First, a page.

The Skier’s Curse

The knee didn’t lock up. I didn’t feel a tear, or hear a pop. It was one of
those mystery maladies that I started feeling eight hours after playing basketball.
Still, there was definitely something wrong. And facing a week-long mogul skiing
camp 30 days later, I would rather have dealt with a succession of two-by-four
blows to the head than a minor tinge every time I tried to bend my knee.

Ye gods, the horrors of a skier with a knee injury.


All told, a minor injury suffered in the dead of summer provides ample time
to recover – assuming, of course, that the injured party is not a complete freak
and maintains a regime of rest and rehab. Fortunately, I am not on the World
Cup circuit, and Olympic gold does not rest on my aging joints. But I am a freak.
And this mogul camp calls me.

The Smart Mogul Skiing Camp offers the professional or developing mogul buster
seven days of summer bump skiing on the Blackcomb Glacier in Whistler, British
Columbia. John Smart, mogul-skiing guru and camp director, hires only champion
World Cup mogul masters to instruct campers in a maximum class size of seven
skiers. The camp also includes videotape analysis, sports psychology and instruction
in jumps and aerial antics.


The prospect of sticking back flips while learning solid bump technique from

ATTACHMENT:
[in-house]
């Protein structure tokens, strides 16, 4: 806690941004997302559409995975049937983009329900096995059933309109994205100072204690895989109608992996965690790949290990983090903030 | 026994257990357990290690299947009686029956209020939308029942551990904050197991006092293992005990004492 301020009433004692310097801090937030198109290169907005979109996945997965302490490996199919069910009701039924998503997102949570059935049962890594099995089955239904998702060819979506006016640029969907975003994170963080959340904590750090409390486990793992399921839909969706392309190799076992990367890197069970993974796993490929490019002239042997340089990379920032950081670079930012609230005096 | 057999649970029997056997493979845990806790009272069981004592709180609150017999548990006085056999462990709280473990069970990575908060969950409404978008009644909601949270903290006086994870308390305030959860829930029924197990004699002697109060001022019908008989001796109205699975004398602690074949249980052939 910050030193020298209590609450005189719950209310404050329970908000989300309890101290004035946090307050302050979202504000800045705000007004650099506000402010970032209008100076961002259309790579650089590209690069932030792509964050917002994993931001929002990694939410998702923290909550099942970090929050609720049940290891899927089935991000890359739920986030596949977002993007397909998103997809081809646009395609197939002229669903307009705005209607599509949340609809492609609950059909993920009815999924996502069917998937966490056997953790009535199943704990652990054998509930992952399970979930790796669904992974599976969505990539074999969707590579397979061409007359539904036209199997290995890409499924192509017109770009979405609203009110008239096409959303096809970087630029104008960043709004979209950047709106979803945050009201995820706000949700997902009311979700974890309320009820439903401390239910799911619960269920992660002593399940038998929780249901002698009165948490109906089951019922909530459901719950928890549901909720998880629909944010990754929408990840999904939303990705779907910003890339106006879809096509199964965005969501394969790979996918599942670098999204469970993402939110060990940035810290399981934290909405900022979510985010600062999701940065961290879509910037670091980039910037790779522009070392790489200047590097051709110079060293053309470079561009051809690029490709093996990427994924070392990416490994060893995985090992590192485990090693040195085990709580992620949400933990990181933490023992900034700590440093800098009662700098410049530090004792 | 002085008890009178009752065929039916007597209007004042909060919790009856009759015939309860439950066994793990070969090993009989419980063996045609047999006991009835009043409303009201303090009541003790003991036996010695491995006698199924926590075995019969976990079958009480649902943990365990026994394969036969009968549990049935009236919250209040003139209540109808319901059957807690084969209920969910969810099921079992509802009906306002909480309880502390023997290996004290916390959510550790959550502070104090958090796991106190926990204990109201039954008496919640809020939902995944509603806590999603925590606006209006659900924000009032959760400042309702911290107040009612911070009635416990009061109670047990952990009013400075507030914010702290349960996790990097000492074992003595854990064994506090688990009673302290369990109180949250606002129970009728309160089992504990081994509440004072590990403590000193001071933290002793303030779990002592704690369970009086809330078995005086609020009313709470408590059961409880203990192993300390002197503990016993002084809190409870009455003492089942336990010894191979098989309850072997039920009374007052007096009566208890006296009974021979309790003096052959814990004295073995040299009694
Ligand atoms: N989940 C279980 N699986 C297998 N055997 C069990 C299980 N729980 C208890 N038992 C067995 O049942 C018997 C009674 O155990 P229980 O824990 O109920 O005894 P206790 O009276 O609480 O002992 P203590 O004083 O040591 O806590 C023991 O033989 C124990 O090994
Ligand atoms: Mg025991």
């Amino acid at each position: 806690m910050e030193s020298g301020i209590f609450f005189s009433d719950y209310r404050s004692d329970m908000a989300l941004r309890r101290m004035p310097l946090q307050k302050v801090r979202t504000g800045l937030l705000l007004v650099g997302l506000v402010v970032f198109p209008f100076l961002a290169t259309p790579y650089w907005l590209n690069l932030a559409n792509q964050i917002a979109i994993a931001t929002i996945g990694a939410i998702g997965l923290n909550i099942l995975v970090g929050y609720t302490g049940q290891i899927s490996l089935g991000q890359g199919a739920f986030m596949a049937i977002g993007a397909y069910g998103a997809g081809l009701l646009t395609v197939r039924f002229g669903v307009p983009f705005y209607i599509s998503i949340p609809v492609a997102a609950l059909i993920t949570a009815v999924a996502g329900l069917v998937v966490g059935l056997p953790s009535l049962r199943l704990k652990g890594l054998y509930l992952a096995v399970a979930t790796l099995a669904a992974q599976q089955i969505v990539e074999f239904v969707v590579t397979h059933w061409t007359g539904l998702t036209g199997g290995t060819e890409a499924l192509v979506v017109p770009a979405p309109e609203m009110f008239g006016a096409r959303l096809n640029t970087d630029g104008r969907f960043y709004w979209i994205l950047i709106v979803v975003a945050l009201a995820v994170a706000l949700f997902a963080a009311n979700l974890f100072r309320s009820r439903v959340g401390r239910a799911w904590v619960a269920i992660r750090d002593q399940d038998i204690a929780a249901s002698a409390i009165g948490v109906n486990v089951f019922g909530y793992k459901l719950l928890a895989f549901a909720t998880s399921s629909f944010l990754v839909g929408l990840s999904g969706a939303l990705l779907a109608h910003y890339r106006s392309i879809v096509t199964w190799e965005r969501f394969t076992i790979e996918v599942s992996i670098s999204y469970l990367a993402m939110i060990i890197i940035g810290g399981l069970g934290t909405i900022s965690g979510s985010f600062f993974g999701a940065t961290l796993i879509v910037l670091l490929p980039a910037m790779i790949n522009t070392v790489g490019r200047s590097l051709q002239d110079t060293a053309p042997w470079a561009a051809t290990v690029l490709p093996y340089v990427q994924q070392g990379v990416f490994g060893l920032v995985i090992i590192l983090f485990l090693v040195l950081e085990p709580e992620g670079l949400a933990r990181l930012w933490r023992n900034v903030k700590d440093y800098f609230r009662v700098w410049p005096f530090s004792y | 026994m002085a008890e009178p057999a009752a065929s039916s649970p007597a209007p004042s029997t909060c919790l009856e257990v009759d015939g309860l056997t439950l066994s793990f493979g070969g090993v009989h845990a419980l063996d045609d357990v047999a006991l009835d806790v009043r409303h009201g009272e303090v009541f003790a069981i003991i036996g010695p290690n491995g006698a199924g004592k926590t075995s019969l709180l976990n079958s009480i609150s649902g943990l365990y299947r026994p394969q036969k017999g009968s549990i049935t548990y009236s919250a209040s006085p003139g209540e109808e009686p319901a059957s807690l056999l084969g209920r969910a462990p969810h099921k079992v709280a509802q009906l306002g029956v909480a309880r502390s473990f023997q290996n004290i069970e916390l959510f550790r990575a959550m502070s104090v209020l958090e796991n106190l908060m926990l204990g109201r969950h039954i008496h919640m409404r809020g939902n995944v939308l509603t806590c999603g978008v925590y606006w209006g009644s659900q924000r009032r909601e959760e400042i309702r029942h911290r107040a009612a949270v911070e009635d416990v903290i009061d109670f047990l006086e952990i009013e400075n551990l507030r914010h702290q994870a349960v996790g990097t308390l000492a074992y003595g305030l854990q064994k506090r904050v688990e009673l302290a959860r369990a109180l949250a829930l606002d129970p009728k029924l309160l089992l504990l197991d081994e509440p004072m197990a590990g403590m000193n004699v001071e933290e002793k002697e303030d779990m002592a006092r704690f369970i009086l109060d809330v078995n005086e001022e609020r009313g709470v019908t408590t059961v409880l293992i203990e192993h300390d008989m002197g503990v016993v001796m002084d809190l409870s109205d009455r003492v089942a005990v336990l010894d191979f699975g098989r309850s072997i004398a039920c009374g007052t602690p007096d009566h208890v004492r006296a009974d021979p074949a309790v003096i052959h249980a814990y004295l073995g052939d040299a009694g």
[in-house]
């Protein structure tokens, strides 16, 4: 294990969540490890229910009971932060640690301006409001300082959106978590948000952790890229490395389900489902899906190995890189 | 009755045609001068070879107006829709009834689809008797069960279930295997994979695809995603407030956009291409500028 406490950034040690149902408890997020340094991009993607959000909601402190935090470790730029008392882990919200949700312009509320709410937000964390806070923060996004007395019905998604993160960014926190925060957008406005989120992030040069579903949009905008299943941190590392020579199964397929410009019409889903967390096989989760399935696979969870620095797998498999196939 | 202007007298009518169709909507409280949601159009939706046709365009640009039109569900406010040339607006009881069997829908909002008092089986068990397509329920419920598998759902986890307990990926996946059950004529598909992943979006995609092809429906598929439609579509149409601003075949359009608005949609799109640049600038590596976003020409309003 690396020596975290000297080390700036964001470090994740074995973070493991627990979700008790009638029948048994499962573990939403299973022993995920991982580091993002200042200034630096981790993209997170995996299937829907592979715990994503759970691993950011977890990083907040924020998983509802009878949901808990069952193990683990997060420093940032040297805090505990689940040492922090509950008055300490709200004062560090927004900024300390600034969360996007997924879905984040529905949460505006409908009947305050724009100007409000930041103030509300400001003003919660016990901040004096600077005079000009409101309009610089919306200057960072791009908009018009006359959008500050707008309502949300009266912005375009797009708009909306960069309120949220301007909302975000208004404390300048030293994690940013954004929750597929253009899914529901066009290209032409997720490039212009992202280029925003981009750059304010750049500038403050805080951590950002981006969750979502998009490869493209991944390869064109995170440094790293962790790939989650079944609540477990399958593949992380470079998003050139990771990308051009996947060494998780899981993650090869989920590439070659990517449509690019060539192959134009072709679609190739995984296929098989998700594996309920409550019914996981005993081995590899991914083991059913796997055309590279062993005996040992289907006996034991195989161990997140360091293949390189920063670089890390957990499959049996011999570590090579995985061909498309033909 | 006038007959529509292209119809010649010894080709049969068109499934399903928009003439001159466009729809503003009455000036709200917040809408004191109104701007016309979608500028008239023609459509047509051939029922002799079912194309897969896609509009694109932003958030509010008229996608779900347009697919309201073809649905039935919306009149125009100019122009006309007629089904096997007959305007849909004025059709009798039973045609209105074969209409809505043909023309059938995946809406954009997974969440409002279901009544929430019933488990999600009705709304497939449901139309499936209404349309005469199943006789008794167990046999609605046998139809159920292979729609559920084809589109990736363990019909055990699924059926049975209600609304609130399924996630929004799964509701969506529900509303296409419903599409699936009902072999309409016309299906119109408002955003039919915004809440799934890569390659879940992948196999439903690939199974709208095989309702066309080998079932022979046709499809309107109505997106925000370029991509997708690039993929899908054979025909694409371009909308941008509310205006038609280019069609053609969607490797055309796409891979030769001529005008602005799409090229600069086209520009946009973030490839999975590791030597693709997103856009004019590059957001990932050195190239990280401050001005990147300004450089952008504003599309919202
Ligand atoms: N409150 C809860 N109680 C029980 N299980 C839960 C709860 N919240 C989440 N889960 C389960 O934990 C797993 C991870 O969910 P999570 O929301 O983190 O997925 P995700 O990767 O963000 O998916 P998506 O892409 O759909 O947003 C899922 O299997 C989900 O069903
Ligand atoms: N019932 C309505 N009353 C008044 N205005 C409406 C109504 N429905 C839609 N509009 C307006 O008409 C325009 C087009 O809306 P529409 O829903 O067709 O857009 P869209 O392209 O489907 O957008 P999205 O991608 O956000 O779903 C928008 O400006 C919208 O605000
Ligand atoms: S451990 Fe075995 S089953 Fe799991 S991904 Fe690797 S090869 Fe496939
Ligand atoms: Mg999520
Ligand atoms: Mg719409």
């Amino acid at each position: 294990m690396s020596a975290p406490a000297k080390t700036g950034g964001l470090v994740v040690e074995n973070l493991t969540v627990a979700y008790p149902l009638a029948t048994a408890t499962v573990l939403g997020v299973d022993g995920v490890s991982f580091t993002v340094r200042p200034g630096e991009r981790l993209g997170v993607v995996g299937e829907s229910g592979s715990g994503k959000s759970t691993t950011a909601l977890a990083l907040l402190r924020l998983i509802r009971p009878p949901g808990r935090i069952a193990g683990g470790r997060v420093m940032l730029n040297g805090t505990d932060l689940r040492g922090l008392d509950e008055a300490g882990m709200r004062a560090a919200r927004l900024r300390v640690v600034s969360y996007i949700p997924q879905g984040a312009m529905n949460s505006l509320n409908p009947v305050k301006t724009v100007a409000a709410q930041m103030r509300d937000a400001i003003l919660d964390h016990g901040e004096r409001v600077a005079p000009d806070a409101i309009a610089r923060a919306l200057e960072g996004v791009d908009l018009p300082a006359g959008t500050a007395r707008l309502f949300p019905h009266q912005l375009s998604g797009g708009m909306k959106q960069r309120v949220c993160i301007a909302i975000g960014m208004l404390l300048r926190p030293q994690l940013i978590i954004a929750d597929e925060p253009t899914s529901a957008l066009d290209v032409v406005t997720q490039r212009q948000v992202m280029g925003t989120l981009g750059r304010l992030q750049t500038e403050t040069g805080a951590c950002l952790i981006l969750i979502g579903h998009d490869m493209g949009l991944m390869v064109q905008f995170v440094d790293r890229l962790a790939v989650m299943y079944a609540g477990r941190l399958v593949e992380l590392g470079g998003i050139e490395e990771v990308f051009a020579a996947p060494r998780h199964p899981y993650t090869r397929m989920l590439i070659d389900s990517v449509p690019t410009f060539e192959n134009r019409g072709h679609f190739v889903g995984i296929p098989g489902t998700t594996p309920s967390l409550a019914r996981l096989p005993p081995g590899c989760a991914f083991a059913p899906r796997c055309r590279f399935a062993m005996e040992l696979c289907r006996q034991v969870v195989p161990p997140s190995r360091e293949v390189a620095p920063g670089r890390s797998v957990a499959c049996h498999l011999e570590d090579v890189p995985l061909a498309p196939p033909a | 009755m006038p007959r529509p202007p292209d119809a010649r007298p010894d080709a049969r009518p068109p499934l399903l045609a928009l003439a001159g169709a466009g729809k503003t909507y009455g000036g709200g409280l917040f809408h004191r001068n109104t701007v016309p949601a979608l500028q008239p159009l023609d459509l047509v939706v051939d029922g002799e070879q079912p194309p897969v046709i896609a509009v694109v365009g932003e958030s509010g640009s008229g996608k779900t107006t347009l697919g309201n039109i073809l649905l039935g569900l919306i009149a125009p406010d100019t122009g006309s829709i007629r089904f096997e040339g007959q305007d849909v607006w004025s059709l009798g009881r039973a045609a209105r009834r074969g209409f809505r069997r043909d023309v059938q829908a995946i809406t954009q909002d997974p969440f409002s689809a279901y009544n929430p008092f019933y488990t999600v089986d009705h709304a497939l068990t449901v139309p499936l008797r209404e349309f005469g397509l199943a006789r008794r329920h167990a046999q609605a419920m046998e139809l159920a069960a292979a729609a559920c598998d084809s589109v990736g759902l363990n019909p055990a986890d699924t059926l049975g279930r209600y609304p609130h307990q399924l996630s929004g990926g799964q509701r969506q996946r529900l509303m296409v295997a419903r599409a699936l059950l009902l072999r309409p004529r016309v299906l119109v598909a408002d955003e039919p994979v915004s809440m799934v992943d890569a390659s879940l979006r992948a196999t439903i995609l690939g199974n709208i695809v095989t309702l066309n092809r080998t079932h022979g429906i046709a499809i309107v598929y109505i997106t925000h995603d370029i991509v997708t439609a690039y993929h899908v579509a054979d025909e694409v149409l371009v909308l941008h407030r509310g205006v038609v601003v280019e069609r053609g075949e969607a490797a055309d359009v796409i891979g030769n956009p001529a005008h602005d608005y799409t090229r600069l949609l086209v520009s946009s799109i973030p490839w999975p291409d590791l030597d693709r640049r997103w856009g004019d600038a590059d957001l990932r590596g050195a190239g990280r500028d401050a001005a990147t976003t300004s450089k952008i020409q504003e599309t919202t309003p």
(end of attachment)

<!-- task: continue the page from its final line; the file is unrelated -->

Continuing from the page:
pros had me salivating like a Pavlovian dog. I had to attend. I reserved my
spot, tendered my deposit and went to sleep wrapped in dreams of mogul fields
and jump ramps.

And then came the fluke.

I made the obligatory trip to the orthopedic surgeon and learned that I suffered
minor cartilage damage. No surgery required, no needles necessary to drain the
knee. And also, no guarantee that I’d be able to ski by late July. The miracles
of modern medicine indeed.

With only one month separating my bad knee from the mogul runs, extreme measures
had to be taken.

Once one departs from standard medical procedures, the list of non-traditional
therapy is long, dubious, and in some cases downright demented. But when the
going gets weird, we freaks turn to the Internet, a veritable cornucopia of
strangeness and desperate cures – among many other things.

At first I found sites on acupuncture, hypnosis, crystals, tealeaves, chi-energy
channeling and fire walking – all of which I believe in and strongly support.

But after digging deeper…sweet Jesus, who still engages in bloodletting and
leeches these days? I would have hoped to see more advances in that arena since
1799. Even snake charming and faith healing have gone high tech.

And then I came upon a site heralding the merits of a little-known Malaysian
liniment made from Monitor Lizard dung – a sketchy prospect at best considering
the critters’ “protected” status and purported foul stench…

Still, this one could work.

A couple of mouse clicks and credit card number transfers later, and viola.
The ointment arrived in a hollowed-out coconut shell, complete with instructions
in English, sort of. Thank God it is not intended for internal consumption.
As it is, the external stink has cost me several friends and the companionship
of my dog.

But the knee feels miraculously better. With a little more than two weeks before
the mogul camp, I am confident that I will not only attend, but also rip some
killer lines and tricks.

For those of you who may be laid up with aching knees, stay tuned to these
hallowed pages for my upcoming dispatches from Whistler. And if you ask real
nice, I’ll send you the URL for the Malaysian Lizard Lotion.

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